Charles Denison (Deny) King (1909–91), legendary bushman, tin miner, naturalist, artist, environmentalist, lived for fifty years in the remote south-west. His love for the magnificent region and concern for its protection resulted in proclamation of Port Davey's foreshore and islands as scenic reserves (1961–62), and eventual recognition as a world heritage area (1982). Notable among his scientific discoveries are the world's oldest known plant clone, King's holly Lomatia tasmanica; 38,000 year old Banksia kingii, now extinct; and Euphrasia kingii. He also rediscovered the rare orchid Prasophyllum buftonianum. His concern for the diminishing numbers of orange-bellied parrots led to a recovery programme and protection for this highly endangered species. Renowned worldwide for hospitality to bushwalkers, he was often interviewed by journalists, and featured on Australian, German and French television.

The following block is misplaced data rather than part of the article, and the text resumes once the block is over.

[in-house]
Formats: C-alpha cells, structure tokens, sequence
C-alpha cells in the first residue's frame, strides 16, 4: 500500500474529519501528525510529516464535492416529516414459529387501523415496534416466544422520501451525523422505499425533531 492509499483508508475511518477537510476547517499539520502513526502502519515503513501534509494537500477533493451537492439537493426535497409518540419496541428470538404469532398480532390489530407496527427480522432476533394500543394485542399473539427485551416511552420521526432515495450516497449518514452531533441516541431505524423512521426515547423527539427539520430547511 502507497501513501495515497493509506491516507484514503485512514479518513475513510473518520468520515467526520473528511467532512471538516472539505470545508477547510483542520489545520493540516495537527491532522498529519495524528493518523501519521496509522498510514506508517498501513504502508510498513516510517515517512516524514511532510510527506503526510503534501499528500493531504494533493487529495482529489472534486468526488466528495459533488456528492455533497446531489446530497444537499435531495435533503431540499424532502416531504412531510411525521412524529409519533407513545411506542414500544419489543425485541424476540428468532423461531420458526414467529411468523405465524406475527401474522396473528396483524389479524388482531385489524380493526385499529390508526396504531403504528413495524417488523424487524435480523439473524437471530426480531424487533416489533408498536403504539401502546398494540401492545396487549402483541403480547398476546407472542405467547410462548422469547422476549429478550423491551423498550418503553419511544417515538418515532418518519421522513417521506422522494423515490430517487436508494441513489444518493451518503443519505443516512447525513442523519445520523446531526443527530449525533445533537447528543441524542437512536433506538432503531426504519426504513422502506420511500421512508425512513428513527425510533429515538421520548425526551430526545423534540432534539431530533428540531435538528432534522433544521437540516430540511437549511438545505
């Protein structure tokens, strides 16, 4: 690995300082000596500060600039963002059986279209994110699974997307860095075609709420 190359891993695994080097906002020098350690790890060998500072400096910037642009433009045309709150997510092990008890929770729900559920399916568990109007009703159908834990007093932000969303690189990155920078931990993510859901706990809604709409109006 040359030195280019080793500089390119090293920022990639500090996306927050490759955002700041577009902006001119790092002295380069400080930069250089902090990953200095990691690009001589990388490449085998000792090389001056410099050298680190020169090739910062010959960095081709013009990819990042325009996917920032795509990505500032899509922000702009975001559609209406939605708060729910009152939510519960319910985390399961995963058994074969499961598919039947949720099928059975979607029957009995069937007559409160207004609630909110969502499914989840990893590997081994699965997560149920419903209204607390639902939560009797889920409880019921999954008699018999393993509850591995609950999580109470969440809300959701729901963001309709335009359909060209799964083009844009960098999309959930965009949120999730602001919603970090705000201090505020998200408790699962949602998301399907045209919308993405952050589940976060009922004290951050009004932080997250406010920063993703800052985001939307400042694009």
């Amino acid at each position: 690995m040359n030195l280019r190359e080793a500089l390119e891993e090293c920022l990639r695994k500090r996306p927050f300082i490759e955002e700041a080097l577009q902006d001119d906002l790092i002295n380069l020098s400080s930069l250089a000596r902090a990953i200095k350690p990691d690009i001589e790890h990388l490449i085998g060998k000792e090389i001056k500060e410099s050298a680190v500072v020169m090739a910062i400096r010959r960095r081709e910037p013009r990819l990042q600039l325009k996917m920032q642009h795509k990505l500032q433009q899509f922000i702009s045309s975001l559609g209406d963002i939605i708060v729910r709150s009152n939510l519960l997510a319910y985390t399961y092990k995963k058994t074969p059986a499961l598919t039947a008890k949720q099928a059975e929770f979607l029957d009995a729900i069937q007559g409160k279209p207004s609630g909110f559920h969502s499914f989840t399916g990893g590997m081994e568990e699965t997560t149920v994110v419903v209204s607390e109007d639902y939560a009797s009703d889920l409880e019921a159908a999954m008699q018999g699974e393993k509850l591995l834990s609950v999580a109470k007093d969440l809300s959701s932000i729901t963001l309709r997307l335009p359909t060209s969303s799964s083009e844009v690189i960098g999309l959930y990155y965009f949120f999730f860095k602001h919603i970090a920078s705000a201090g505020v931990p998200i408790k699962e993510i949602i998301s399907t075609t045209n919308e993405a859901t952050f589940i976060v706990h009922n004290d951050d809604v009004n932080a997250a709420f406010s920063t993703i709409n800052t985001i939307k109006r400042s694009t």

Further reading: C Mattingley, King of the wilderness, Melbourne, 2001.